James Madison Papers

To James Madison from Thomas Law, 12 May 1801

From Thomas Law

Washington May. 12th. 1801


During the winter I was rendered uneasy by the too well founded complaints of Congress, for want of good accomodations and society & during this Spring the sighing solitary stalking tavern keepers give me pain. Many have already left the City and I know not what can retain the rest or how new boarding house keepers can be induced to come. As all the Officers dwell to the west of the President’s house every person coming to visit them resides in George town. The French Embassador is also fixed there and all the other Embassadors will settle in that neighbourhood. The good old General1 seeing too late the counteractive attraction of George town built two houses on the Capitol and ordered all the Commissioners into the City—those two houses are now empty and likewise several others—but if your health will permit of your dwelling in them for only this Summer a great change must soon take place and the General’s spirit (if terrestial concerns ever claim attention) will with joy look down & see his favorite object fulfilled—he will perceive houses springing up in the Centre and several at the Capitol—he will see a balance preserved which will save the City instead of a preponderance that must ruin it. Pardon this intrusion—and I intreat of you Sir not to attribute it to an interested motive—rather than let that influence me, I have as Mr White2 will inform you heretofore discouraged persons who asked my advice about settling—who would have suffered altho’ I should have benefited—nothing should induce me to solicit you to make a temporary sacrifice by a residence rather more distant from the Offices than the six buildings3—if the President’s opinion and that of the Members of Congress and of every other person judgement was not strongly in favor of the Officers giving encouragement to the Eastern side of the President’s House. Should You decide to favor us with your Society only for the Present Summer you will I am sure be gratified by the beneficial effects resulting to the City. I remain with much esteem and respect Sir yr mt Obt He st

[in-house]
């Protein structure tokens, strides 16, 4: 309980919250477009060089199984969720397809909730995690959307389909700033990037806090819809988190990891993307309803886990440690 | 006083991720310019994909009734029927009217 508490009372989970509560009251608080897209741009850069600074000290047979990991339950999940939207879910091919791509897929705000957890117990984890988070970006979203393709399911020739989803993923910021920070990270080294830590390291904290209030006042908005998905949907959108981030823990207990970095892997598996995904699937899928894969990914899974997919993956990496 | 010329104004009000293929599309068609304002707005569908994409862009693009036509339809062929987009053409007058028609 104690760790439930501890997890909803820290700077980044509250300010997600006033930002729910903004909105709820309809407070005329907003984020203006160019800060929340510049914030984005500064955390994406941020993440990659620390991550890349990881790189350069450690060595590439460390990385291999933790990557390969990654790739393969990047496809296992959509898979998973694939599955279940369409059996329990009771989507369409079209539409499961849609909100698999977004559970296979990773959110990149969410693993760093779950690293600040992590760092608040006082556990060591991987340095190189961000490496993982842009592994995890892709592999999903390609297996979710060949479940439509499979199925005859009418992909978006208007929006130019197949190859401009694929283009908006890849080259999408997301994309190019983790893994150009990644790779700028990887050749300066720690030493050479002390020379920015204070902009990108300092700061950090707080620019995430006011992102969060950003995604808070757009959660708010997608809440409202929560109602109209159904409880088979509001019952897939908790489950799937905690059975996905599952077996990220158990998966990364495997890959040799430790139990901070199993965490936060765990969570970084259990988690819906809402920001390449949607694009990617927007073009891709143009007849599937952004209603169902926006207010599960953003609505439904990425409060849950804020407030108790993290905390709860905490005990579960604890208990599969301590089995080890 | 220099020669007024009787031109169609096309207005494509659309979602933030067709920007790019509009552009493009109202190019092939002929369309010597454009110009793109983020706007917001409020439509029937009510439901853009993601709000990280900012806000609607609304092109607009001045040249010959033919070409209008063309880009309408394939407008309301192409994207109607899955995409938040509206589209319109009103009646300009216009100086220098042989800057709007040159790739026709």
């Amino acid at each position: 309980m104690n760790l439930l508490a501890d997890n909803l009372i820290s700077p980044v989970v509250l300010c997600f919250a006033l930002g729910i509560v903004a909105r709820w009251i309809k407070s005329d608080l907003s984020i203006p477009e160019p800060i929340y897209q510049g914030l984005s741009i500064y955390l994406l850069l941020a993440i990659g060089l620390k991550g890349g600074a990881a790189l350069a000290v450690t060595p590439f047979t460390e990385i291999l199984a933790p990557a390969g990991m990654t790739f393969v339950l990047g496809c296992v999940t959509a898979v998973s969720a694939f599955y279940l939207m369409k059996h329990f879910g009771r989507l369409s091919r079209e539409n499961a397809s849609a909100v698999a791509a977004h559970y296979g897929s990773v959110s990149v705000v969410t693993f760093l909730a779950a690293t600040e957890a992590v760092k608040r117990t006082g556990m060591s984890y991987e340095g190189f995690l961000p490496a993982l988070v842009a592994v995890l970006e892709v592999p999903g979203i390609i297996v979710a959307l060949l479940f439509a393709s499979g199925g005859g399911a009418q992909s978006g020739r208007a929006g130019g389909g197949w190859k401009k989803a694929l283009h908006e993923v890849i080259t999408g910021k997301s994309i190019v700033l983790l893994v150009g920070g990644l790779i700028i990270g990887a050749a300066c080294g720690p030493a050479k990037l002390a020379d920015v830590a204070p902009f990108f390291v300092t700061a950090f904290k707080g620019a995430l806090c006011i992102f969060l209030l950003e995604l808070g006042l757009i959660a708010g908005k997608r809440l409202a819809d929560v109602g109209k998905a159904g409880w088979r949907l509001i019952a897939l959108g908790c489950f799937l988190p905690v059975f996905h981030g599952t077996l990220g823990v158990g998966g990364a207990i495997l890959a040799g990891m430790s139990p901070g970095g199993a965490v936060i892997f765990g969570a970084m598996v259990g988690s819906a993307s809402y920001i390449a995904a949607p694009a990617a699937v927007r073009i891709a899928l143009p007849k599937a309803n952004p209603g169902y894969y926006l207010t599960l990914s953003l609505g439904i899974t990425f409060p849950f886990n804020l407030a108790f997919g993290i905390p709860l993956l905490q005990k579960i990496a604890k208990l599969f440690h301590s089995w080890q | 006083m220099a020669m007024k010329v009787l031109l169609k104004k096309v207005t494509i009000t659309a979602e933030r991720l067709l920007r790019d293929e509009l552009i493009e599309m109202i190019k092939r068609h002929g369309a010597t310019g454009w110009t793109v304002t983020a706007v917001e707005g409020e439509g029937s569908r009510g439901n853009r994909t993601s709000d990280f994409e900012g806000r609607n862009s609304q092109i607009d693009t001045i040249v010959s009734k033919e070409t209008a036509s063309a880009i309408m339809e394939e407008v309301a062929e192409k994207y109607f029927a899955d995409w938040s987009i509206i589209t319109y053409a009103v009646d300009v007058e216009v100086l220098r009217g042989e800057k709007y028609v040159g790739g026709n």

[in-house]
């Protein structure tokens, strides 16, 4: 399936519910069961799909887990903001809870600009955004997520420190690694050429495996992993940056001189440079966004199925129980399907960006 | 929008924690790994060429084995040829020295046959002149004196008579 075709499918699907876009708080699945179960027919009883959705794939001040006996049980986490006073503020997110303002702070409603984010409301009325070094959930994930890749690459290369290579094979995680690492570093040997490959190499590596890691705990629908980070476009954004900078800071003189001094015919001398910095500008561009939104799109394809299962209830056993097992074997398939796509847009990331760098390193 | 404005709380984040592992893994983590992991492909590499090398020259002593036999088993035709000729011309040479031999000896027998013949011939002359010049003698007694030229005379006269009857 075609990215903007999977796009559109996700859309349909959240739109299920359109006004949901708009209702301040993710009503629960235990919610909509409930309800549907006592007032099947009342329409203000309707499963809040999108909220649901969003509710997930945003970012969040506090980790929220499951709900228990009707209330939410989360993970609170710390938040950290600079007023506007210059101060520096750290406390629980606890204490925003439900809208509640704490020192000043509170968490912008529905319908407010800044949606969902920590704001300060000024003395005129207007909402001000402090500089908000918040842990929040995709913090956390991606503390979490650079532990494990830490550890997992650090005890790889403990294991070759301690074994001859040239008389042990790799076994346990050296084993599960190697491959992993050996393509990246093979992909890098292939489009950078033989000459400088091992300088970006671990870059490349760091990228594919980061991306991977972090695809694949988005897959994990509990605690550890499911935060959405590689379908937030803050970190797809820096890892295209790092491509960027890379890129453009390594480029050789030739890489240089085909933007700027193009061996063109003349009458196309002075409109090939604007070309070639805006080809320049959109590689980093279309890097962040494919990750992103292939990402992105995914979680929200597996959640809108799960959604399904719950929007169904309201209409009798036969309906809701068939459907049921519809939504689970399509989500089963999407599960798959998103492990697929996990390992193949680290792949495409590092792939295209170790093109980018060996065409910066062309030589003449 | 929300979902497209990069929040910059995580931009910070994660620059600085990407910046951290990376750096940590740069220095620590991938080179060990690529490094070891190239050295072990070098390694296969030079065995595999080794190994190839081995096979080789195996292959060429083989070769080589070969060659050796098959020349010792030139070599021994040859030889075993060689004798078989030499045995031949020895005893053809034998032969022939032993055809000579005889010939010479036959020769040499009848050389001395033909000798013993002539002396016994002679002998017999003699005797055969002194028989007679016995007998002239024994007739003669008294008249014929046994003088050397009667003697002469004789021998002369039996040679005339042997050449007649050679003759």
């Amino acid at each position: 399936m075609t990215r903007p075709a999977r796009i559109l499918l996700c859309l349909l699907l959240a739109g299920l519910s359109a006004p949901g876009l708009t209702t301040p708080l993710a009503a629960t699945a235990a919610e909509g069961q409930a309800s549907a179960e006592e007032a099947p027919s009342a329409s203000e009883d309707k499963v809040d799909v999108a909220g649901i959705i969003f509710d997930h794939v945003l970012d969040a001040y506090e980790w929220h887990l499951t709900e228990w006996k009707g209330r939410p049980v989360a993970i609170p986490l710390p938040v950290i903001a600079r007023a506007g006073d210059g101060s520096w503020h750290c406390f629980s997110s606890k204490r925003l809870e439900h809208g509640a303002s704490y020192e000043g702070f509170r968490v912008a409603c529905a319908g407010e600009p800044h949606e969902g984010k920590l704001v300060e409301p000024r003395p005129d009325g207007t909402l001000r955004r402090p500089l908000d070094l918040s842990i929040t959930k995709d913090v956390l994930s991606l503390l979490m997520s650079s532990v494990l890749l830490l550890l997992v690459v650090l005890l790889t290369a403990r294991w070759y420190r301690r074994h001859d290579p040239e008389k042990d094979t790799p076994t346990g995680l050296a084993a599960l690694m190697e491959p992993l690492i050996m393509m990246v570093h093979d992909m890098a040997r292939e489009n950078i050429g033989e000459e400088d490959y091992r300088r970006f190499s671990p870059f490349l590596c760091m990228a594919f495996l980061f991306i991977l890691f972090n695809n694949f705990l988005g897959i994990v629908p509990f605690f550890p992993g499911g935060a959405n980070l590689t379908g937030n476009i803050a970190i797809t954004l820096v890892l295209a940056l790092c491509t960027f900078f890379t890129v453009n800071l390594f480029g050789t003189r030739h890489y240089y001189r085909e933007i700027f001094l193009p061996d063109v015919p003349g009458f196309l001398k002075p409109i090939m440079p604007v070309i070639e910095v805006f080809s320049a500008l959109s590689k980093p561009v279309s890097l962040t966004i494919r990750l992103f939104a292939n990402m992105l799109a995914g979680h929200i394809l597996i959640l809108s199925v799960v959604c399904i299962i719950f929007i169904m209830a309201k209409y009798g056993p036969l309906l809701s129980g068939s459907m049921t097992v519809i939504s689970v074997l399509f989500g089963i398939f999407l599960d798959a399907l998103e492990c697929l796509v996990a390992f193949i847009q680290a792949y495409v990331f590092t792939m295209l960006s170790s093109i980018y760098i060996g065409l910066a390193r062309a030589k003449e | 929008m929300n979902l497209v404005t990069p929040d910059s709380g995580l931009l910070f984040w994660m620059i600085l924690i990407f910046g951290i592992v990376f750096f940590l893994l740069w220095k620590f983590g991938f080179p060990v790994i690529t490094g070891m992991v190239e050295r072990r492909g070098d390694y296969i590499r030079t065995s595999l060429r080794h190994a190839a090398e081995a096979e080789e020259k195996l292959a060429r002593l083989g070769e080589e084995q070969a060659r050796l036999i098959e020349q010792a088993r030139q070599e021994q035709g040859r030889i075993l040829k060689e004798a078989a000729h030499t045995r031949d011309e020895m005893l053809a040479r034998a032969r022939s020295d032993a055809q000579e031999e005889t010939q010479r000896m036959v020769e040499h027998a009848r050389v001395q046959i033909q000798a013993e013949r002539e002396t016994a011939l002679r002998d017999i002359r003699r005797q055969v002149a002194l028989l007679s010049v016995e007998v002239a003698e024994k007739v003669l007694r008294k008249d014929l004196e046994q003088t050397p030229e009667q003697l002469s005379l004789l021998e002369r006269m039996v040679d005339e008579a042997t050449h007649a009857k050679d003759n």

Thomas Law.4

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